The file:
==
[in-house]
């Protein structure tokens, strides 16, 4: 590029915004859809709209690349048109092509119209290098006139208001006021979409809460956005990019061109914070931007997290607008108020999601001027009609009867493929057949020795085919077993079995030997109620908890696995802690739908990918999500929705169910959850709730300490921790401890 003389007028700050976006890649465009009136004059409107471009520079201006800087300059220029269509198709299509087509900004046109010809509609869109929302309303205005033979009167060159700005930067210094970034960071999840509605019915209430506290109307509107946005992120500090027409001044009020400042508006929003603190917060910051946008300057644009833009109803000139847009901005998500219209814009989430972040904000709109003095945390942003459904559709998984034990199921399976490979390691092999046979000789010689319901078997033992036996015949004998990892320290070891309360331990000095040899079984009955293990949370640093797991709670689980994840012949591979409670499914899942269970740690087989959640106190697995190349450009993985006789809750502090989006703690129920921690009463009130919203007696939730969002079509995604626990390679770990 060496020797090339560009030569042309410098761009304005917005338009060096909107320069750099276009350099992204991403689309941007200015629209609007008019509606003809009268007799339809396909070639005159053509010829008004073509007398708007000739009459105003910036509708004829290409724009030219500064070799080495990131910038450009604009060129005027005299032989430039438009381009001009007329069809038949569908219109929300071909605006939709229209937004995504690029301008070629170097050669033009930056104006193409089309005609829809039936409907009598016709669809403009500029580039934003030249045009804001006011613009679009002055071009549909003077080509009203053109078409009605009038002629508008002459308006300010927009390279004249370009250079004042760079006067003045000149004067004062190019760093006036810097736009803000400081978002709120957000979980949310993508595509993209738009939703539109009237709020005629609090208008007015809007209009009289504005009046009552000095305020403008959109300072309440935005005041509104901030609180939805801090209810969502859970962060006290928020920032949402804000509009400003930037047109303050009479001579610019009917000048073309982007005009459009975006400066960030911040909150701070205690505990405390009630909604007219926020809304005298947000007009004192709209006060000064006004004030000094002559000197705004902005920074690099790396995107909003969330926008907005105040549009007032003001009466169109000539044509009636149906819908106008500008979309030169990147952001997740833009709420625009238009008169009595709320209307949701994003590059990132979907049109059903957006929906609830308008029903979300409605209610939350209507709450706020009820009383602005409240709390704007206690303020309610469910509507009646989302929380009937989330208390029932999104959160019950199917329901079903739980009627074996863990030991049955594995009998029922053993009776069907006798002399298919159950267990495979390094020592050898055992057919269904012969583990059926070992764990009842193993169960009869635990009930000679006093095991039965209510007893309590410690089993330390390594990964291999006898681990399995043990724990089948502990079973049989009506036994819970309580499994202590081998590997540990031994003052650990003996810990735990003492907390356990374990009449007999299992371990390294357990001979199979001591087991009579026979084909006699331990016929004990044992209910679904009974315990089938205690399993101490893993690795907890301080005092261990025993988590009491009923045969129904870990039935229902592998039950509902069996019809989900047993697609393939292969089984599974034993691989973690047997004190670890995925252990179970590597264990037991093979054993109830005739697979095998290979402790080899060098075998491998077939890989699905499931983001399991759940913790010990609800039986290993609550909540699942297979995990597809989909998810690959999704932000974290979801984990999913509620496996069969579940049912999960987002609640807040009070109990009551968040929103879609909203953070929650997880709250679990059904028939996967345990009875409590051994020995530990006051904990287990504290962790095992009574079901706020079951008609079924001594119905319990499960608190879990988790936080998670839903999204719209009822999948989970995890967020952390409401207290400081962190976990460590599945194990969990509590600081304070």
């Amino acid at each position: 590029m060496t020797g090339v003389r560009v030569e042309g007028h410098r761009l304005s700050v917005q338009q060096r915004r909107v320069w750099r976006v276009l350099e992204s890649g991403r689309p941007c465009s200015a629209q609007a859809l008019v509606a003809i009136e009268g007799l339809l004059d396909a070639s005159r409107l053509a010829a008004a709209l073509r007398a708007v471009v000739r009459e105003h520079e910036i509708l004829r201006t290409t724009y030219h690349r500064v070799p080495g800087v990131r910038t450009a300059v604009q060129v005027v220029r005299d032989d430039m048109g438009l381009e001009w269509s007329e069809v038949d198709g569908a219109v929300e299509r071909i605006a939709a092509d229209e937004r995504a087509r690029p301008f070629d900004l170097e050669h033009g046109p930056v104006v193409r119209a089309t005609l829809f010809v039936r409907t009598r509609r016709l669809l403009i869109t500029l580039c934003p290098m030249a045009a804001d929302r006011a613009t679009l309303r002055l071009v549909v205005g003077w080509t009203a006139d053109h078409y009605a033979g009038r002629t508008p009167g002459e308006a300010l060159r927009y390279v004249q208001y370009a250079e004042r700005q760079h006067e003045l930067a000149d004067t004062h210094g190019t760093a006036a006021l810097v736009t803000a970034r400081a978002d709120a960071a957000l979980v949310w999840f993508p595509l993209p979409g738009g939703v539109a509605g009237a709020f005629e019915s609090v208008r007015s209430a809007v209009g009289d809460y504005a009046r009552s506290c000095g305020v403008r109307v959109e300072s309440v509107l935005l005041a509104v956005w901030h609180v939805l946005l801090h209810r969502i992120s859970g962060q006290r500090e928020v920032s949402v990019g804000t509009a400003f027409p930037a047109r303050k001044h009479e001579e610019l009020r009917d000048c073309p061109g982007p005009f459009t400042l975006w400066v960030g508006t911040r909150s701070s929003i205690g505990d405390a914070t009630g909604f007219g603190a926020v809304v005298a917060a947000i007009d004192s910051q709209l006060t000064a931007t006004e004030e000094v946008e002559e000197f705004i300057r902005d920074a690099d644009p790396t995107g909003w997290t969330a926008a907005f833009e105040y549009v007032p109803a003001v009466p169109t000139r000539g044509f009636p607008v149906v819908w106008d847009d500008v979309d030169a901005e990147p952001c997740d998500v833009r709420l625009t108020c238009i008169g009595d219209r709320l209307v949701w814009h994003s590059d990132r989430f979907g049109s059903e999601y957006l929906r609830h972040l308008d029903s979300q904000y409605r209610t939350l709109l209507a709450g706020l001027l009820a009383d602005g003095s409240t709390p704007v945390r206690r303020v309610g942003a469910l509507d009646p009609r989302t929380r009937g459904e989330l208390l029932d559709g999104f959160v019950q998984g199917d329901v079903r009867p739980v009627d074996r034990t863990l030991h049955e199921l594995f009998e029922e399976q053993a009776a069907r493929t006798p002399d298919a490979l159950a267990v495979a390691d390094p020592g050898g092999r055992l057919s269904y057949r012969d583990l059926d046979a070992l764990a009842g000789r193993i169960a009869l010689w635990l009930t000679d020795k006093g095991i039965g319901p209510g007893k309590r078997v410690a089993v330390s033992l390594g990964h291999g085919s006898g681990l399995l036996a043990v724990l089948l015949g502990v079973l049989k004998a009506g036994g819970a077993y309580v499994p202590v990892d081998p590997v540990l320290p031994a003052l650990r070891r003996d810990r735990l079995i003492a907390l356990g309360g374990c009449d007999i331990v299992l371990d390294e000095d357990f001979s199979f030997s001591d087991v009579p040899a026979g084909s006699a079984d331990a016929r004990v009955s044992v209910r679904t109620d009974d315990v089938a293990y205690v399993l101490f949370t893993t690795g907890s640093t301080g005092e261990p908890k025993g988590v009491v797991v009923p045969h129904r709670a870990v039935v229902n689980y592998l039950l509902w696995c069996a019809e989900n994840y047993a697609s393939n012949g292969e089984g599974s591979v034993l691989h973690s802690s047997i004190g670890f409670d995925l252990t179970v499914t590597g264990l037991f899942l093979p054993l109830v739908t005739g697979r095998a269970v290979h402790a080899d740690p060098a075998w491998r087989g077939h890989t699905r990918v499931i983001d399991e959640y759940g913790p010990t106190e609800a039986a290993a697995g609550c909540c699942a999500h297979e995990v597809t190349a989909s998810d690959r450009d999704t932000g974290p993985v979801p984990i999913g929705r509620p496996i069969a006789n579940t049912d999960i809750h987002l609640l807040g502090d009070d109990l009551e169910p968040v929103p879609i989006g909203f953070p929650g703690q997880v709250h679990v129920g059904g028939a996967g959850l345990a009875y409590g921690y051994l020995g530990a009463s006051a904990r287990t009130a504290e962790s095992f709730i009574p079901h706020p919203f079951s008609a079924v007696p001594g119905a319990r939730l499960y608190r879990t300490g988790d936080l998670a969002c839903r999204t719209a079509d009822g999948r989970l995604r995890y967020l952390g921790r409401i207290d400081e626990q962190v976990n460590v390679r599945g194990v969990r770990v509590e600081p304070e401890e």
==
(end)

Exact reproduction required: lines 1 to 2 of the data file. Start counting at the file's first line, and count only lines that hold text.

[in-house]
């Protein structure tokens, strides 16, 4: 590029915004859809709209690349048109092509119209290098006139208001006021979409809460956005990019061109914070931007997290607008108020999601001027009609009867493929057949020795085919077993079995030997109620908890696995802690739908990918999500929705169910959850709730300490921790401890 003389007028700050976006890649465009009136004059409107471009520079201006800087300059220029269509198709299509087509900004046109010809509609869109929302309303205005033979009167060159700005930067210094970034960071999840509605019915209430506290109307509107946005992120500090027409001044009020400042508006929003603190917060910051946008300057644009833009109803000139847009901005998500219209814009989430972040904000709109003095945390942003459904559709998984034990199921399976490979390691092999046979000789010689319901078997033992036996015949004998990892320290070891309360331990000095040899079984009955293990949370640093797991709670689980994840012949591979409670499914899942269970740690087989959640106190697995190349450009993985006789809750502090989006703690129920921690009463009130919203007696939730969002079509995604626990390679770990 060496020797090339560009030569042309410098761009304005917005338009060096909107320069750099276009350099992204991403689309941007200015629209609007008019509606003809009268007799339809396909070639005159053509010829008004073509007398708007000739009459105003910036509708004829290409724009030219500064070799080495990131910038450009604009060129005027005299032989430039438009381009001009007329069809038949569908219109929300071909605006939709229209937004995504690029301008070629170097050669033009930056104006193409089309005609829809039936409907009598016709669809403009500029580039934003030249045009804001006011613009679009002055071009549909003077080509009203053109078409009605009038002629508008002459308006300010927009390279004249370009250079004042760079006067003045000149004067004062190019760093006036810097736009803000400081978002709120957000979980949310993508595509993209738009939703539109009237709020005629609090208008007015809007209009009289504005009046009552000095305020403008959109300072309440935005005041509104901030609180939805801090209810969502859970962060006290928020920032949402804000509009400003930037047109303050009479001579610019009917000048073309982007005009459009975006400066960030911040909150701070205690505990405390009630909604007219926020809304005298947000007009004192709209006060000064006004004030000094002559000197705004902005920074690099790396995107909003969330926008907005105040549009007032003001009466169109000539044509009636149906819908106008500008979309030169990147952001997740833009709420625009238009008169009595709320209307949701994003590059990132979907049109059903957006929906609830308008029903979300409605209610939350209507709450706020009820009383602005409240709390704007206690303020309610469910509507009646989302929380009937989330208390029932999104959160019950199917329901079903739980009627074996863990030991049955594995009998029922053993009776069907006798002399298919159950267990495979390094020592050898055992057919269904012969583990059926070992764990009842193993169960009869635990009930000679006093095991039965209510007893309590410690089993330390390594990964291999006898681990399995043990724990089948502990079973049989009506036994819970309580499994202590081998590997540990031994003052650990003996810990735990003492907390356990374990009449007999299992371990390294357990001979199979001591087991009579026979084909006699331990016929004990044992209910679904009974315990089938205690399993101490893993690795907890301080005092261990025993988590009491009923045969129904870990039935229902592998039950509902069996019809989900047993697609393939292969089984599974034993691989973690047997004190670890995925252990179970590597264990037991093979054993109830005739697979095998290979402790080899060098075998491998077939890989699905499931983001399991759940913790010990609800039986290993609550909540699942297979995990597809989909998810690959999704932000974290979801984990999913509620496996069969579940049912999960987002609640807040009070109990009551968040929103879609909203953070929650997880709250679990059904028939996967345990009875409590051994020995530990006051904990287990504290962790095992009574079901706020079951008609079924001594119905319990499960608190879990988790936080998670839903999204719209009822999948989970995890967020952390409401207290400081962190976990460590599945194990969990509590600081304070």